The ILP advertised free poetry contests in newspapers and magazines, with cash prizes for the finalists and publication in a hardbound anthology for finalists and semi-finalists. The contest wasn’t a real contest, however. Just about everyone who submitted a poem was declared a semi-finalist, and offered the “opportunity” to buy the anthology in which their work was to appear (with, of course, a discount for multiple purchases). If they stumped up for the anthology, they were bombarded by offers of other ways to spend money: yet more contests, their poems embossed on coffee mugs or enshrined on plaques, memberships in poets’ societies (which demanded $100 or more in annual dues), attendance at poetry conferences (which cost as much as $600, travel and hotel not included).
In 2009, the ILP finally went bust, and the Poetry.com domain was acquired by self-publishing service Lulu.com (I blogged about this when it happened). Lulu kept the functionality of the Poetry.com website–including the thousands of poems published by Poetry.com participants over the years–but discontinued the vanity anthologies and the merchandising aspects of the business.
Good news for poets–though of course there was no shortage of similar schemes to take the ILP’s place.
Now it appears that the Poetry.com domain has changed hands again. The new owner is a company called Newton Rhymes, LLC, which filed a trademark application for the Poetry.com name in January of this year. Virtually no information on Newton Rhymes turns up in a web search, other than the fact that it is a brand-new business based in Massachusetts and licensed in New York, which also owns a rather neglected-looking website called TRCornelius.com that advertises writing contests.
Former Poetry.com participants found out about the change via an email solicitation at the end of March, inviting them to “claim” their poems on the re-launched Poetry.com website and “share your message with the world!”
The new Poetry.com–which is already drawing participants–features a points and badges system, allowing poets to earn points for activities such as providing critiques and promoting Poetry.com on social media. Poets who amass 25,000 points earn an ugly pin. The poets who earn the most points for doing various things that boil down to promoting the site are promised an appearance on national TV (no details on when or where).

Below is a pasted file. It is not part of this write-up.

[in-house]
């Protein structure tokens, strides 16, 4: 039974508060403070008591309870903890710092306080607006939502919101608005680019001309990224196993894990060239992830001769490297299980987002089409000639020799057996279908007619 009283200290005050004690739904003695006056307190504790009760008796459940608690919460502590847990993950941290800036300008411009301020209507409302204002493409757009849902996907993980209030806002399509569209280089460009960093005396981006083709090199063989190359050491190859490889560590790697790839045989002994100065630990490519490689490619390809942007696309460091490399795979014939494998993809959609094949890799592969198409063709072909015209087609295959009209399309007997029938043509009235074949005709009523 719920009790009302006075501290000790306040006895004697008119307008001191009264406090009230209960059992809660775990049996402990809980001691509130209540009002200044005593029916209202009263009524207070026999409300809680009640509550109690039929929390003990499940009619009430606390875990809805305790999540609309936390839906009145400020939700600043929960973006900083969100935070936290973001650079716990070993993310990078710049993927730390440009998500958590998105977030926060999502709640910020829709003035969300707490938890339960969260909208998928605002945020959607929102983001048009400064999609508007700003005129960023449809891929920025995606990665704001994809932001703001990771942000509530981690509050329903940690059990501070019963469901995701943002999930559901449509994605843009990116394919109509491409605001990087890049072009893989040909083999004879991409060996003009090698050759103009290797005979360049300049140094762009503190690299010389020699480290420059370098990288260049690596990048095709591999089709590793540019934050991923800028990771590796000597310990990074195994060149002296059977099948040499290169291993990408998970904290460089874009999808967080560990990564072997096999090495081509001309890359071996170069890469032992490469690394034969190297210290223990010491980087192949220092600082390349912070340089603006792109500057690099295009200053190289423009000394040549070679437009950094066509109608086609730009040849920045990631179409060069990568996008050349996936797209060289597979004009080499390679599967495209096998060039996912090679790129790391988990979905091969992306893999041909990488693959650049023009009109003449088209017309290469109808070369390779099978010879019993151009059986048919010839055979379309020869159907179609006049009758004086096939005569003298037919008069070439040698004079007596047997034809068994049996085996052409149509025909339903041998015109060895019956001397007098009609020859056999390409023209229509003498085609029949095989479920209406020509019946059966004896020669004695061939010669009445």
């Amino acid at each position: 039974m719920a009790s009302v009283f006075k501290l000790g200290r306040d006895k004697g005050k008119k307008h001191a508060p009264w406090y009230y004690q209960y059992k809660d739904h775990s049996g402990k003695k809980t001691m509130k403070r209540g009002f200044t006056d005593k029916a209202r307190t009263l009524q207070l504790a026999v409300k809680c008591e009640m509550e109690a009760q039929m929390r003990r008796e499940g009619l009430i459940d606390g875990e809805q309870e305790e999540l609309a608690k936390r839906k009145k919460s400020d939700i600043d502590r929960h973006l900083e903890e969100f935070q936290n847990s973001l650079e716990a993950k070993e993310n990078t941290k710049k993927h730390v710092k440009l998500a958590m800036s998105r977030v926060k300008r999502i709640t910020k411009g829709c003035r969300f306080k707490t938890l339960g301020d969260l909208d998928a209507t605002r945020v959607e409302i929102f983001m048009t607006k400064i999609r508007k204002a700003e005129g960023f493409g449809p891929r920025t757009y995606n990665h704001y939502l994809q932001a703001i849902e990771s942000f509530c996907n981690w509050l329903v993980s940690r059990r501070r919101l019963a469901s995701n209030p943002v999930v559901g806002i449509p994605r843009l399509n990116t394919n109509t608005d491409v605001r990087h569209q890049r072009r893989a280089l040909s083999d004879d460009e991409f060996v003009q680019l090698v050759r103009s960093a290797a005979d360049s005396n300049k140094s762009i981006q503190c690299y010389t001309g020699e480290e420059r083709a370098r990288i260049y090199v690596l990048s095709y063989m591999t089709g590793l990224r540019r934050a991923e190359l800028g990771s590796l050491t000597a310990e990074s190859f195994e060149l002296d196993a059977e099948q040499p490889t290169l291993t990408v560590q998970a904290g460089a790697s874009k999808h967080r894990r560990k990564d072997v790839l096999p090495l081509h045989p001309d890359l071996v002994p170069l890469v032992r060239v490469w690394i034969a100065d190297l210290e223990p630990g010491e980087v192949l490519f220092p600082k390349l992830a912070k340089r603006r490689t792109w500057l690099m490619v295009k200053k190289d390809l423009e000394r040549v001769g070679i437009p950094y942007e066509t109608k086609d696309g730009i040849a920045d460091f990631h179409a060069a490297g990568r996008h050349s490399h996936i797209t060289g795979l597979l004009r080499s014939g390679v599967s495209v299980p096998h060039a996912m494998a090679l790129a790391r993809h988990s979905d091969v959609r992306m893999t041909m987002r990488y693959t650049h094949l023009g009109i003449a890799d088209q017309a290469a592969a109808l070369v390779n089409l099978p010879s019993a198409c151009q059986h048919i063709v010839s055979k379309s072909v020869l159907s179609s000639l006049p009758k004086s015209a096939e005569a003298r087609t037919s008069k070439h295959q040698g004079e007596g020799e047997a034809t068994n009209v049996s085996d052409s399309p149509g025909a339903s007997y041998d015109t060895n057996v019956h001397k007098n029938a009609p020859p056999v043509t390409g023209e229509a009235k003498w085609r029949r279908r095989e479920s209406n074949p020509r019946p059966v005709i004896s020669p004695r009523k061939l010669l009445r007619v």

Though the junk mail-style tone of the solicitation email and the tacky look of the re-vamped website don’t bode well, membership in the new Poetry.com is free, and there’s no sign of the contests, anthologies, coffee mugs, or other cheesy methods by which the ILP extracted cash from poet-participants.
I’ll be keeping an eye on the new Poetry.com, and will update this post if anything changes.
UDATE 9/13/17: From a comment just left on this post:
Poetry.com appears to have a new owner (Hold Gold, LLC, based in Park City, Utah) as of September 1st. Sadly, the archival database of user-submitted poems no longer seems to be available. The site looks like it’s starting from scratch, with a new design and no former poems available on it. See https://www.loc.gov/rr/program/bib/contestpoems/#ilp and, for a name affiliated with the company, https://secure.utah.gov/bes/details.html?entity=9651457-0160.
UPDATE 7/18/18: After changing hands yet again in 2017, Poetry.com appears to have vanished from the web. Writer Beware has heard from many poets wanting to find the poems they posted on the site–again, the site is gone, but here’s a possible idea for retrieving your poetry: using the Internet Archive’s Wayback Machine to search archived versions of Poetry.com.
Try this: Open up Poetry.com at Archive.org
Archive.org takes snapshots of every single page on the Internet. They have approximately 461,880 pages saved from Poetry.com over the past 21 years.
I suggest picking a date near the mid 2017 as they were the most likely to load for me and see if you can find your public profile.
You WILL NOT be able to log in to your old account. Remember, this is just a snapshot of what the website looked like at a certain point in time. It is NOT a functioning website. The search feature will NOT WORK either.
You can also try opening poetry.com/poems/ to see the full list of poems.
If you happen to have a URL bookmarked where your poems were once stored, plug that URL directly into Archive.org instead.
This will be your best chance at recovering your old content.
If this works for you, please leave a comment here to let me know.
Also: the Library of Congress maintains an informational resource on vanity poetry anthologies, with general information on a number of the biggest vanity anthologizers, and in some cases, suggestions on how it may be possible to find your poems.
UPDATE 12/9/19: The Poetry.com web domain is back in existence, though the page has no content other than a “coming soon” message.
UPDATE 9/6/21: Apparently Poetry.com is returning…again. It’s claimed that they will be bringing back the poems archived on the site. The company that’s taken over the domain, STANDS4, owns a large number of reference and dictionary websites.
The new Poetry.com site is here.